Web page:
Jennifer Lanski
American Dream
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““American Dream” (Hattiesburg, Mississippi)”     India ink and lightfast colored pencil on BFK Rives paper     14” × 12”     2008–2009

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(top) Hattiesburg, Mississippi
(bottom) Thirteen thousand, six hundred and fifty-nine hours at minimum wage (June 2008)
“American Dream” is one work consisting of 50 drawings, one for each state in the United States. Conceived of at a point when the housing market was irrationally inflated (before the bubble burst) and the federal minimum wage had not been raised in quite some time, the work investigates the attainability of the American Dream through the ideal that hard work can lead to home ownership. The project spans one year (May 2008 through April 2009), with four drawings for each month, except the summer months of July and August, which have five drawings each.

For each drawing, a house was selected that was on the real estate market in the specified month (indicated on the drawing at the end of the line of text below the image of the house). The asking price of the house was converted into the number of hours of labor at minimum wage (in that location and at that time) that would be required to equal the asking price of the house. This converted “asking price” is given in the line of small text under the image of the house in each drawing. The location of the house (city and state) is given in larger text above the image of the house.

Various criteria were used to select the house to be drawn for each state. First, the house chosen is located in the same city and zip code as a Target (or a WalMart if there was no Target in that state at that time). The house chosen is a modest, two-bedroom, single-family house; a reasonable entry point into the American Dream. In order to control somewhat for an “accurate” measure of the value of the house, any house that was in foreclosure, a short sale, bank owned, being flipped (determined by whether the house had been sold within the past few years), or new construction (since these houses were significantly larger in square footage than older houses) was excluded from consideration. Also, any house that needed work or fixing up before it would be ready for inhabiting was excluded (based on descriptions on the websites), since that would require additional financial cost not included in the asking price.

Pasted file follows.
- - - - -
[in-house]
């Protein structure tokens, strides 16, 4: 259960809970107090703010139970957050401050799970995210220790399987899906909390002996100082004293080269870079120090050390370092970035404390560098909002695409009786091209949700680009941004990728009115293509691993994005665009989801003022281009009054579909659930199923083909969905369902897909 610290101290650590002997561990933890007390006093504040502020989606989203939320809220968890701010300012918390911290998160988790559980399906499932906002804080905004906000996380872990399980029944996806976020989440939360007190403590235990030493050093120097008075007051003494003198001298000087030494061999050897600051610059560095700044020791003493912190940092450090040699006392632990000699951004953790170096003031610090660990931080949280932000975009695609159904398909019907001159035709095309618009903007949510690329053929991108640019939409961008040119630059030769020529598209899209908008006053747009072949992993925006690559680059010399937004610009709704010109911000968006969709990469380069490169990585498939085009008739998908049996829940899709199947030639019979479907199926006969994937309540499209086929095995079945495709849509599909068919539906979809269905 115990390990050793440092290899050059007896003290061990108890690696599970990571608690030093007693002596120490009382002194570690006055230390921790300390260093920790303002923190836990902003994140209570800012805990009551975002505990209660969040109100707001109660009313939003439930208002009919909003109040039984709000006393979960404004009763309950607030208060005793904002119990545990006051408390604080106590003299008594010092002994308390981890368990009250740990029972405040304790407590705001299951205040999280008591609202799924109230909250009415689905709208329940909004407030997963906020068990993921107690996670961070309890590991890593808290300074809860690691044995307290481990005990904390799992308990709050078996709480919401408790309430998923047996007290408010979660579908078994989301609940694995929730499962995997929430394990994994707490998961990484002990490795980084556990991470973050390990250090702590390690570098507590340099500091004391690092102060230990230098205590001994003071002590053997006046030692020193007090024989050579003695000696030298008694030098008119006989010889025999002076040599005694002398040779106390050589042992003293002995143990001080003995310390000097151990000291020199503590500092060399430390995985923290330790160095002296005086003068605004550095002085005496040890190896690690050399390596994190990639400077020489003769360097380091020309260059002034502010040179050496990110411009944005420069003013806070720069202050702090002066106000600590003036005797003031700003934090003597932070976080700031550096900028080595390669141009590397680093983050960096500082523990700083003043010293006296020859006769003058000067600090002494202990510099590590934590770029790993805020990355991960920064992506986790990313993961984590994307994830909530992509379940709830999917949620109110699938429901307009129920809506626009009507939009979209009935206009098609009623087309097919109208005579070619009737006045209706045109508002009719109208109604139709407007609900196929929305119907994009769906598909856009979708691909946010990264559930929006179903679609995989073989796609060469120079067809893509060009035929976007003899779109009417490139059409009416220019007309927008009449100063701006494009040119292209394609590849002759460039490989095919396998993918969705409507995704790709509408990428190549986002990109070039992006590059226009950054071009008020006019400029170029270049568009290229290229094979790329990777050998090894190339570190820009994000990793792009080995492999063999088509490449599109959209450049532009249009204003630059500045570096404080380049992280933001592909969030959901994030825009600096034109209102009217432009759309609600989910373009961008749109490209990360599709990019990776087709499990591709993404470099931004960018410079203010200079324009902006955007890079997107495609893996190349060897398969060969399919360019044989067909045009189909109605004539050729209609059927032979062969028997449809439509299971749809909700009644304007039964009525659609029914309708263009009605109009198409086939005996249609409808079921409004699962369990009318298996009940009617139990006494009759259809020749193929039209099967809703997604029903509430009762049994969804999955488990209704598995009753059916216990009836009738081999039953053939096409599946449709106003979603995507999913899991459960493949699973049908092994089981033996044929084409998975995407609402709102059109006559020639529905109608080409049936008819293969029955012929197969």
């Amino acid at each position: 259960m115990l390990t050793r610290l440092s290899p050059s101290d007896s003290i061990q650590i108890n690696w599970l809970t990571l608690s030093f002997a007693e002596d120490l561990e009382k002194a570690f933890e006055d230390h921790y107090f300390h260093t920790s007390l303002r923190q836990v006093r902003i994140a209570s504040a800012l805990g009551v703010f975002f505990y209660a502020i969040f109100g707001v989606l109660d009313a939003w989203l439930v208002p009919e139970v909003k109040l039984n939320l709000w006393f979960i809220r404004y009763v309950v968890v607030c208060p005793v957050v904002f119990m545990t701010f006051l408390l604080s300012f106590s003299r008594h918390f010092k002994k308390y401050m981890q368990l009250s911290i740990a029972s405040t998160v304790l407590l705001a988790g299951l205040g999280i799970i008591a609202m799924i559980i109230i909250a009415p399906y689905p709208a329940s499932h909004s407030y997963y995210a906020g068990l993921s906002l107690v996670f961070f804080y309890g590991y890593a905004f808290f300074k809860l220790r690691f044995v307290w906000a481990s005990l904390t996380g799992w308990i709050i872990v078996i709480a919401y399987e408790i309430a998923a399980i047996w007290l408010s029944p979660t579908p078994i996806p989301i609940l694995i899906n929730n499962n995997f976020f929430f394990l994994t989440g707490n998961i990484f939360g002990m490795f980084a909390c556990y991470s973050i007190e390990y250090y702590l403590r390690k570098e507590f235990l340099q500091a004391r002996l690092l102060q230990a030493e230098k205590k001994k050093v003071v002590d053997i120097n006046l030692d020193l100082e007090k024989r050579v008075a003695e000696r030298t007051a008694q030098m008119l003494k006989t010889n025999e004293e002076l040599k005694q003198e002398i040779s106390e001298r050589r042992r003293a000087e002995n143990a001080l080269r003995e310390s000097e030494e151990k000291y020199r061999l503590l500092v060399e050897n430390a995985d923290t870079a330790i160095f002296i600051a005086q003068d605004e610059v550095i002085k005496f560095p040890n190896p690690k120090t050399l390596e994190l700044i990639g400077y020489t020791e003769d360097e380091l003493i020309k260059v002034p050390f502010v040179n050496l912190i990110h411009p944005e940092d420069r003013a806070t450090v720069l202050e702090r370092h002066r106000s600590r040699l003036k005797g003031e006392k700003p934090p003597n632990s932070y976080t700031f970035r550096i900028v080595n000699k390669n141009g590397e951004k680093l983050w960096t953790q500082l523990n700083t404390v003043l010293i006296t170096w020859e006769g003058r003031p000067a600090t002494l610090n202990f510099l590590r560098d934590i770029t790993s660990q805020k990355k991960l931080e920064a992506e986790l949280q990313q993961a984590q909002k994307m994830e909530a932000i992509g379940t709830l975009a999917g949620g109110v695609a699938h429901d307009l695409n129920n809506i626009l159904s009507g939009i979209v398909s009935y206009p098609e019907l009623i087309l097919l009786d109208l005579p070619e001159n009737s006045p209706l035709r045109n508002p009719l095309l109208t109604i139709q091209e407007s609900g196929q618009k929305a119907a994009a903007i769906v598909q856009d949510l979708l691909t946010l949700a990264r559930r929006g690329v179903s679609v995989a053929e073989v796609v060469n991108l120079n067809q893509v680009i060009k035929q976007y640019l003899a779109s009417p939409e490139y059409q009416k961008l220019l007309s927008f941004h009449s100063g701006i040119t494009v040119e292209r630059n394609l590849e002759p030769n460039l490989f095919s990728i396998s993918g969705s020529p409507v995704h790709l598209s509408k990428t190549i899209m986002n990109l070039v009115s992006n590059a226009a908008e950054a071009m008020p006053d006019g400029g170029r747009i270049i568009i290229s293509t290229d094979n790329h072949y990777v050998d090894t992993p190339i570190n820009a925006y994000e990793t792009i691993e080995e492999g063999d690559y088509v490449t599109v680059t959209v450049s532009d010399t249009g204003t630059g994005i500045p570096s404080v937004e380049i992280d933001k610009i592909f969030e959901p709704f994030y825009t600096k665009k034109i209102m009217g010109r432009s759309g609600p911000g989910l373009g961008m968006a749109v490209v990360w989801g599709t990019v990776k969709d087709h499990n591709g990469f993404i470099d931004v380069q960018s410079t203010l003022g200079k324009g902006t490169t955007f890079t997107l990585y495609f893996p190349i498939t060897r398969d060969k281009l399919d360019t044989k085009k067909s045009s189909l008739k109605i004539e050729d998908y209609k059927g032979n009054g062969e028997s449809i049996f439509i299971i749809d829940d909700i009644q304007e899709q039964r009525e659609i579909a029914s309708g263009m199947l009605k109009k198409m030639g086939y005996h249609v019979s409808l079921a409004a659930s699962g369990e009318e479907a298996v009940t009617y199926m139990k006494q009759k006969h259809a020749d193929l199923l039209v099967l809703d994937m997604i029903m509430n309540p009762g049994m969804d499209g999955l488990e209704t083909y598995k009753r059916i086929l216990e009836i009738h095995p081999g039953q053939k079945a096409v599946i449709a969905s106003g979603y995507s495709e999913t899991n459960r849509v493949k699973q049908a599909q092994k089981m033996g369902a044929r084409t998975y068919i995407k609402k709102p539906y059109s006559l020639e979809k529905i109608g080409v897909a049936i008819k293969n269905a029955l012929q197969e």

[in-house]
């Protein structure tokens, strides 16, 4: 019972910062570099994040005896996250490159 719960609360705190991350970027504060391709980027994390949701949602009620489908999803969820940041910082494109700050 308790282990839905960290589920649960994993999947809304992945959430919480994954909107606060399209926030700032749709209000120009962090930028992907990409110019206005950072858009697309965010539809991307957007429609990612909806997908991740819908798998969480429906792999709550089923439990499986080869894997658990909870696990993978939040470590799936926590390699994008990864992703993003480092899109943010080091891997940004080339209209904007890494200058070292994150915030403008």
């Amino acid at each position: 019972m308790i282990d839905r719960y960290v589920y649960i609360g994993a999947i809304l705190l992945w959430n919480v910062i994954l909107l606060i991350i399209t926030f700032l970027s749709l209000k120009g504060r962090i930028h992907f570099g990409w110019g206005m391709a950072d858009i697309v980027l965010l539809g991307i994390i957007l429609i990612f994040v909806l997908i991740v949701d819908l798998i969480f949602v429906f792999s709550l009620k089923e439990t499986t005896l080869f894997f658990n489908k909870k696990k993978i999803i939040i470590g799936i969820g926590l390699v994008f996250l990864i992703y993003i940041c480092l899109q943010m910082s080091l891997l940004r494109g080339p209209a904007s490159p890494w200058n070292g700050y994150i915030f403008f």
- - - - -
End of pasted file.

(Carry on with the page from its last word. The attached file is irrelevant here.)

The source images for the houses generally came from real estate websites. Additionally, states were randomly assigned to months over the one-year period, with the control that no state would be assigned a month in which the minimum wage for that state would be changing partway through the month. In a state with a minimum wage lower than the federal minimum wage, the higher federal minimum wage was used (rather than the lower state minimum wage) since large employers like Target and WalMart would be subject to the federal minimum wage.

Considering that a standard full-time workweek is 40 hours, and assuming 50 weeks of work per year, there are 2,000 hours of labor in one year. With the conventional wisdom that an affordable house is one that is not more than three years' wages, any house with an asking price equivalent to no more than 6,000 hours of labor at minimum wage is thus considered affordable; any house requiring more than 6,000 hours of labor would be out of reach. As the work shows, in most cases the American Dream (by this definition) is now out of reach.

When approaching the work in person, initially only the images of the houses and the large text with the locations are visible. Only upon closer inspection does the smaller, lower line of text become evident, at which point the understanding of the work may shift with this additional information.

The final twelve drawings of this project were completed during a residency at the Vermont Studio Center (where some of the 50 drawings were also shown). “American Dream” has been exhibited in its entirety in Los Angeles and Indianapolis.